Presentation on theme: "Reconciling the different dimensions of rural: the role of the rural animator Betty-Ann Bryce Administrator Rural Development Programme Regional Development."— Presentation transcript:
Reconciling the different dimensions of rural: the role of the rural animator Betty-Ann Bryce Administrator Rural Development Programme Regional Development Policy Division Public Governance and Territorial Development Directorate
Roadmap 1.About OECD Rural Programme 2.Common trends in Rural areas 3.Rural Policy and the New Rural Paradigm 4.Common policy threads 5.Rural areas: opportunities and growth 6.Role of the animator
ABOUT THE OECD RURAL WORK
Rural Development Programme work First phase Second phase Third phase Rural Studies > Mexico, Germany Finland, Scotland UK, Netherlands Spain, Italy, China 2006 The New Rural Paradigm 2007 Cáceres, Spain 2006, Edinburgh, Scotland 2005, Oaxaca, Mexico 2004, Virginia, US 2002, Siena, Italy October 2012 Krasnoyarsk, Russia Rural (and Territorial) Database Rural Case Studies Policy Analysis Micro-Regions (Mexico) Extremadura, (Spain) Basque Country (Spain) Tuscany (Italy) Lake Balaton (Hungary) Crete (Greece) Active Regions (Germany) Local Strategic Partnerships (UK) Community Futures Programme (Canada) Turuel (Spain) Sumerke (Greece), Siena (Italy) Rural Conferences Rural Policy ReviewsForthcoming Rural Publications Cologne, Germany Renewable Energy Multi-Level Local Governance: Italy Rural-Urban links Renewable Energy Multi-Level Local Governance: Italy Rural-Urban links Innovation and Modernising Rural economies Innovation and Modernising Rural economies England, UK Québec, CA Rural Services 2009 Québec Canada
Common trends in rural areas
Common trends in Rural areas Each nation has roughly the same rural issues: »Declining role of agriculture and a historic rural policy focus on agriculture »Aging demographics »Increasing demands for more and better public services »Tension between preservation and development »Difficulty in devolving power to lower levels »Only a vague sense of new economic opportunities »For EU countries an additional problem of reconciling EU priorities with national priorities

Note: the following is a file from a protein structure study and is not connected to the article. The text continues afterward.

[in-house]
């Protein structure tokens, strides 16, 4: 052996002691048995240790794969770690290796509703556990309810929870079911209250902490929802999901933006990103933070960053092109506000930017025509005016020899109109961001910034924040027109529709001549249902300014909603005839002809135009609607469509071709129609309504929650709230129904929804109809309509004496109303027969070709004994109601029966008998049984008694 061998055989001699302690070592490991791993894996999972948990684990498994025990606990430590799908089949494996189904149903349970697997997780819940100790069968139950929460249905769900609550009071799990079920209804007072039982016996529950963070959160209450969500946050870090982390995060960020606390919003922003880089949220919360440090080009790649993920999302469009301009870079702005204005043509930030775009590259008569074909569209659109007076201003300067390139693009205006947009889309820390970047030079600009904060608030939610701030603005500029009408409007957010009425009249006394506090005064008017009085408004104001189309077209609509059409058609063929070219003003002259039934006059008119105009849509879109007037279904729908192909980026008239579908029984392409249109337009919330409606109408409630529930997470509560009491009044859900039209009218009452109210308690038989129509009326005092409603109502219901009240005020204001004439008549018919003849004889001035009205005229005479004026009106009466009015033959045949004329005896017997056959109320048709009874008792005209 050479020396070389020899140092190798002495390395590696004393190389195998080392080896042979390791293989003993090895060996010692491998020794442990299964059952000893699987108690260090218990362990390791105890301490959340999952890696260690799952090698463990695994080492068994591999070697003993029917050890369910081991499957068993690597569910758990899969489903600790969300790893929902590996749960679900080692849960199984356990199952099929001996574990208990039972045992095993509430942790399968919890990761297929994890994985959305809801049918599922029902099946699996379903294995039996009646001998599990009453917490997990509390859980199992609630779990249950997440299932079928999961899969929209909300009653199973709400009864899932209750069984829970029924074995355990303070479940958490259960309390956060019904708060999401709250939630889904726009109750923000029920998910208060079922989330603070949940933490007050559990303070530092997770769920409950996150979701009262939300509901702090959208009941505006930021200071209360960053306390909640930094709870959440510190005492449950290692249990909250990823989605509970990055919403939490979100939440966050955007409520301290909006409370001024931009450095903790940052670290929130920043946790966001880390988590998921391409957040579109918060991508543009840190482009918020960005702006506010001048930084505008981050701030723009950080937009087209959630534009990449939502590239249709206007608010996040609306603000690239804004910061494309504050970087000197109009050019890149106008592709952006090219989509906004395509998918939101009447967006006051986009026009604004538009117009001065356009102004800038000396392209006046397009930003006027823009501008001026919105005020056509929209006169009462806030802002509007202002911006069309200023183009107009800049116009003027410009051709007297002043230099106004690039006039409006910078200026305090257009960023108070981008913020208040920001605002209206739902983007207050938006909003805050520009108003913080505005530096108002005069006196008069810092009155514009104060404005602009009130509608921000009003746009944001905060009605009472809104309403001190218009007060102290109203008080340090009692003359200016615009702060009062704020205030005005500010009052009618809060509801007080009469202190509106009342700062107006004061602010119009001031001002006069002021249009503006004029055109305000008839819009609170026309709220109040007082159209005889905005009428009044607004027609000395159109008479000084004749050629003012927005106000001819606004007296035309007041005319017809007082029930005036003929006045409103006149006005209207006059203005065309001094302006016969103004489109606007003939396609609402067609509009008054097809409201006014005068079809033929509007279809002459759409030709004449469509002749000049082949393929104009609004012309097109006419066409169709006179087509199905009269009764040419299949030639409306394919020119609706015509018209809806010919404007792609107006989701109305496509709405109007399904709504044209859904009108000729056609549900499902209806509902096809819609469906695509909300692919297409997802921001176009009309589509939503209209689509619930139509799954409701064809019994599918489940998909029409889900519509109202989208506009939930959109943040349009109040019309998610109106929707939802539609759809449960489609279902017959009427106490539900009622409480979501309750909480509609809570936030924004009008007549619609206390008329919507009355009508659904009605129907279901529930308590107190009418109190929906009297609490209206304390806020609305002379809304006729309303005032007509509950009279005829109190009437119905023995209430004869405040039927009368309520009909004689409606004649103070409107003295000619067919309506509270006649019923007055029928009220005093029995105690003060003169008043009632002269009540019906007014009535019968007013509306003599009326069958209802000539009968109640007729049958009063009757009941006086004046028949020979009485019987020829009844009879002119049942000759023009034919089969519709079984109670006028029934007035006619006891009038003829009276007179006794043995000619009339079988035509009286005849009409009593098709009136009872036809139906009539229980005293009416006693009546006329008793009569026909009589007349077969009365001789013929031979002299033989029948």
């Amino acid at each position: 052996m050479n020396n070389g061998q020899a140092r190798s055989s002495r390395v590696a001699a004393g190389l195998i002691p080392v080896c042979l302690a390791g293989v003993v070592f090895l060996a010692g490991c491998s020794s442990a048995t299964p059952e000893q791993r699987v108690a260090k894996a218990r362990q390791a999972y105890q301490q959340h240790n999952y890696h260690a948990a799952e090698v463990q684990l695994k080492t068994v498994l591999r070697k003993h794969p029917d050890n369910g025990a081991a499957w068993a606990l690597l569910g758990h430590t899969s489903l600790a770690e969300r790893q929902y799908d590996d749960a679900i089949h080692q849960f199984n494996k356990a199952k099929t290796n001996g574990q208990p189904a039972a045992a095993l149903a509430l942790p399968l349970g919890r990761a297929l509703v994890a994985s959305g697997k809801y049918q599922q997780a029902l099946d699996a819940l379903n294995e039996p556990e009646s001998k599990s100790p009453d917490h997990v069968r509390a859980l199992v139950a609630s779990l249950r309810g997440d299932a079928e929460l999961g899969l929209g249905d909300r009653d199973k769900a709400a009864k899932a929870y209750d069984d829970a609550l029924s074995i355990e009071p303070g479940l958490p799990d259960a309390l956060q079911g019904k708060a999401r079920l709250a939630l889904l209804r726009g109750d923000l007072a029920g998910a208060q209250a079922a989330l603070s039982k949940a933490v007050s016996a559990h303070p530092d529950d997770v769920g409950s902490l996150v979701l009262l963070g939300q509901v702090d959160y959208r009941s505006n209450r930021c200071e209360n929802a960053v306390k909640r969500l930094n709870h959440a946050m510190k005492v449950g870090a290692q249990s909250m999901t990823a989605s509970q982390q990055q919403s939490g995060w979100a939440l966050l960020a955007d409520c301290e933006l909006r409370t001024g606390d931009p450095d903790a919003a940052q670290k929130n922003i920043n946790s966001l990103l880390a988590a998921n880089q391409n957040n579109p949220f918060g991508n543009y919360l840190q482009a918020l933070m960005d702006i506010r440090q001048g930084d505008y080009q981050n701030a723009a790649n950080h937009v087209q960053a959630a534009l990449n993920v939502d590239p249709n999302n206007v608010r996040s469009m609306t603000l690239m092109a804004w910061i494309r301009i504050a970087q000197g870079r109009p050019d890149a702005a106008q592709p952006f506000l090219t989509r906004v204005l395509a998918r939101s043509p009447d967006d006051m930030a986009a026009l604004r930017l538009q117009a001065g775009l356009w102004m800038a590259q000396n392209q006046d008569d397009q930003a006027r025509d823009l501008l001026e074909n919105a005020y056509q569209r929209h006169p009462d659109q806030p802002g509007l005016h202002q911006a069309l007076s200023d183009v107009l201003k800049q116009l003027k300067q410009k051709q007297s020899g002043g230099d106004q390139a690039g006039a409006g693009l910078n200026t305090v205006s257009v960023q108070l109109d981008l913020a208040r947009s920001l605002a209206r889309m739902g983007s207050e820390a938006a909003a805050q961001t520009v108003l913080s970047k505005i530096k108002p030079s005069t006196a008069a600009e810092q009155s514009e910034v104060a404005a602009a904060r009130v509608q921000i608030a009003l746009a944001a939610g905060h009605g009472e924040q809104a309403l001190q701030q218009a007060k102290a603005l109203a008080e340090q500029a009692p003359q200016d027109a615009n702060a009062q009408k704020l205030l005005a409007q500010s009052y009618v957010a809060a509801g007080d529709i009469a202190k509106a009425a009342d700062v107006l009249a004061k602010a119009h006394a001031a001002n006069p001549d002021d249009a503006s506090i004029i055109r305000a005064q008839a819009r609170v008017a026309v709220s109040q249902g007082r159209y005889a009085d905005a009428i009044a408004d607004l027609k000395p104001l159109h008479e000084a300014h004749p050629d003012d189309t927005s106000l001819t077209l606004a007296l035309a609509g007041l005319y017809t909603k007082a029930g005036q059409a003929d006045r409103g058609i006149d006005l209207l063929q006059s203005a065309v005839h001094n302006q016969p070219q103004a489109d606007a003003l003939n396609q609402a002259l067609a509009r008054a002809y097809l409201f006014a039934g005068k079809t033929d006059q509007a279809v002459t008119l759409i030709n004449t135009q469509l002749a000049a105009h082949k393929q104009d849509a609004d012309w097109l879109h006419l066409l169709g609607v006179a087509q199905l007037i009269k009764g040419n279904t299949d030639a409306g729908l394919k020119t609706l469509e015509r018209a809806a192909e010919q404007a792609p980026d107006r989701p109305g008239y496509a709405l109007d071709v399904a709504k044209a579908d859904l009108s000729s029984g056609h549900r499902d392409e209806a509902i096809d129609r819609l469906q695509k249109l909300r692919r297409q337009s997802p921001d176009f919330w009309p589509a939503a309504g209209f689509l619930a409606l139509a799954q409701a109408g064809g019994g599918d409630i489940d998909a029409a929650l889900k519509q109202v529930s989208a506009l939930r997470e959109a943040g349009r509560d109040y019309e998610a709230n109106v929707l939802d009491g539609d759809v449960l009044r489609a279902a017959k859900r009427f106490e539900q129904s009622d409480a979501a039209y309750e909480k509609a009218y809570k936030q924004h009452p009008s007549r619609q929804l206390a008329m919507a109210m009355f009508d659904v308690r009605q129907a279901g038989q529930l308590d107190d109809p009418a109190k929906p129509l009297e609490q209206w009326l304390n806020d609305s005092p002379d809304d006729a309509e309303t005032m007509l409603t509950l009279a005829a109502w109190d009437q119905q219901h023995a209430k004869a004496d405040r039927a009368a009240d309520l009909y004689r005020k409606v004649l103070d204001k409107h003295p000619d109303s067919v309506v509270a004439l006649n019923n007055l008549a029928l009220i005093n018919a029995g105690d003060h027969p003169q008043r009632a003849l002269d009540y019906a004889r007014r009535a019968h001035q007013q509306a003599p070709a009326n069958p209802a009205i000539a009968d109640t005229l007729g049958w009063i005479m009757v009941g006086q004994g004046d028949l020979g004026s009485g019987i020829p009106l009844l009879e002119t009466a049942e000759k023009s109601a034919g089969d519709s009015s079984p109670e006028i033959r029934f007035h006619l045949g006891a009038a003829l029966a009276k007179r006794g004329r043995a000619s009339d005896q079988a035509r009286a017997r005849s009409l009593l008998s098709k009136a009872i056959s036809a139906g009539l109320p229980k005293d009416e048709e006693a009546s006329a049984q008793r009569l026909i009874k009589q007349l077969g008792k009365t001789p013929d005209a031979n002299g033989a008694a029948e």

Common trends in rural areas changing economic profiles of rural economies Farming is still important but employment opportunities in agriculture are declining. Difficulty establishing the necessary: critical mass of facilities; producer services; and, infrastructure to support economic development.
The OECD NEW RURAL PARADIGM and Rural Policy
Basis of analysis:evolved from the New Rural Paradigm… Two principles characterise the new rural paradigm: 1) a focus on places instead of sectors and 2) a focus on investments instead of subsidies. Old approachNew approach Objectives Equalisation, farm income, farm competitiveness Competitiveness of rural areas, valorisation of local assets, exploitation of unused resources Key target sector Agriculture Various sectors of rural economies (ex. rural tourism, manufacturing, ICT industry, etc.) Main toolsSubsidies Investments Key actors National governments, farmers All levels of government (supra-national, national, regional and local), various local stakeholders (public, private, NGOs)
The New Rural Paradigm In the NRP, the focus is on enhancing competitiveness of rural areas using local assets, in a manner that taps all aspects of the local economy, relies on investments over subsides, involves all levels of government (private and public stakeholders) and allows for decisions to be taken at the appropriate level.
What is Rural Policy? Not a coherent set of policies and programs – amalgam of independent pieces that evolves through time. Two levels Narrow Rural Policy – those policies that are designed to explicitly affect rural areas – agriculture, rural broadband, rural doctors Broad Rural Policy - those policies that have no specific geographic focus but have major rural impacts – national health insurance, education policy, investment policy
OECD framework for Rural Policy Somewhere between narrow-niche policy and broad-grand plan policy